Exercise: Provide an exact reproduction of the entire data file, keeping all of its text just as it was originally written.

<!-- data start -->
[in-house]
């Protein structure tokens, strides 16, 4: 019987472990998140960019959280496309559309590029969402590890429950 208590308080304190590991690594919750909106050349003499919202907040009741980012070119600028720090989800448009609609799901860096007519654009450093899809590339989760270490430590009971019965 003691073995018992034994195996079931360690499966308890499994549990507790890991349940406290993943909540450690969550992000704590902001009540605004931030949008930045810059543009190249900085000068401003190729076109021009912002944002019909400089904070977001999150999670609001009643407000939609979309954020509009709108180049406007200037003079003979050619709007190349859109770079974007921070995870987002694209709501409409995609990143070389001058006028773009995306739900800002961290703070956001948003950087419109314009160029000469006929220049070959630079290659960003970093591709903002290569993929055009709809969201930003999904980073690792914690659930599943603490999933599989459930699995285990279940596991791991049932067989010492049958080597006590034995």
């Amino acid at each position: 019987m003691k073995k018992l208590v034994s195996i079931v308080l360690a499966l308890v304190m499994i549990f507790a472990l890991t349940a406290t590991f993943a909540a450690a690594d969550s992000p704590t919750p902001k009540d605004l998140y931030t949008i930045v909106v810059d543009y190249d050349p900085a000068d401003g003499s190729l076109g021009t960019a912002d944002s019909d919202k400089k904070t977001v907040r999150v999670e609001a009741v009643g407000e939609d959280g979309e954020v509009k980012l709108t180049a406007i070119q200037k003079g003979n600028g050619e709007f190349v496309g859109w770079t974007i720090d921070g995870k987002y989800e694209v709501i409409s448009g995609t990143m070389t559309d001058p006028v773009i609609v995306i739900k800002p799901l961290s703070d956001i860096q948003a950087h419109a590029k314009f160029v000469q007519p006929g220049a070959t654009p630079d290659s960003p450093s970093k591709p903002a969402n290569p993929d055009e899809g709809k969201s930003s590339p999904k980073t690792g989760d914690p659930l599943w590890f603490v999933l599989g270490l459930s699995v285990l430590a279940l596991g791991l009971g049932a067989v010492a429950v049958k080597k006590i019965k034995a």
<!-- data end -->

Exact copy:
[in-house]
């Protein structure tokens, strides 16, 4: 019987472990998140960019959280496309559309590029969402590890429950 208590308080304190590991690594919750909106050349003499919202907040009741980012070119600028720090989800448009609609799901860096007519654009450093899809590339989760270490430590009971019965 003691073995018992034994195996079931360690499966308890499994549990507790890991349940406290993943909540450690969550992000704590902001009540605004931030949008930045810059543009190249900085000068401003190729076109021009912002944002019909400089904070977001999150999670609001009643407000939609979309954020509009709108180049406007200037003079003979050619709007190349859109770079974007921070995870987002694209709501409409995609990143070389001058006028773009995306739900800002961290703070956001948003950087419109314009160029000469006929220049070959630079290659960003970093591709903002290569993929055009709809969201930003999904980073690792914690659930599943603490999933599989459930699995285990279940596991791991049932067989010492049958080597006590034995």
């Amino acid at each position: 019987m003691k073995k018992l208590v034994s195996i079931v308080l360690a499966l308890v304190m499994i549990f507790a472990l890991t349940a406290t590991f993943a909540a450690a690594d969550s992000p704590t919750p902001k009540d605004l998140y931030t949008i930045v909106v810059d543009y190249d050349p900085a000068d401003g003499s190729l076109g021009t960019a912002d944002s019909d919202k400089k904070t977001v907040r999150v999670e609001a009741v009643g407000e939609d959280g979309e954020v509009k980012l709108t180049a406007i070119q200037k003079g003979n600028g050619e709007f190349v496309g859109w770079t974007i720090d921070g995870k987002y989800e694209v709501i409409s448009g995609t990143m070389t559309d001058p006028v773009i609609v995306i739900k800002p799901l961290s703070d956001i860096q948003a950087h419109a590029k314009f160029v000469q007519p006929g220049a070959t654009p630079d290659s960003p450093s970093k591709p903002a969402n290569p993929d055009e899809g709809k969201s930003s590339p999904k980073t690792g989760d914690p659930l599943w590890f603490v999933l599989g270490l459930s699995v285990l430590a279940l596991g791991l009971g049932a067989v010492a429950v049958k080597k006590i019965k034995a």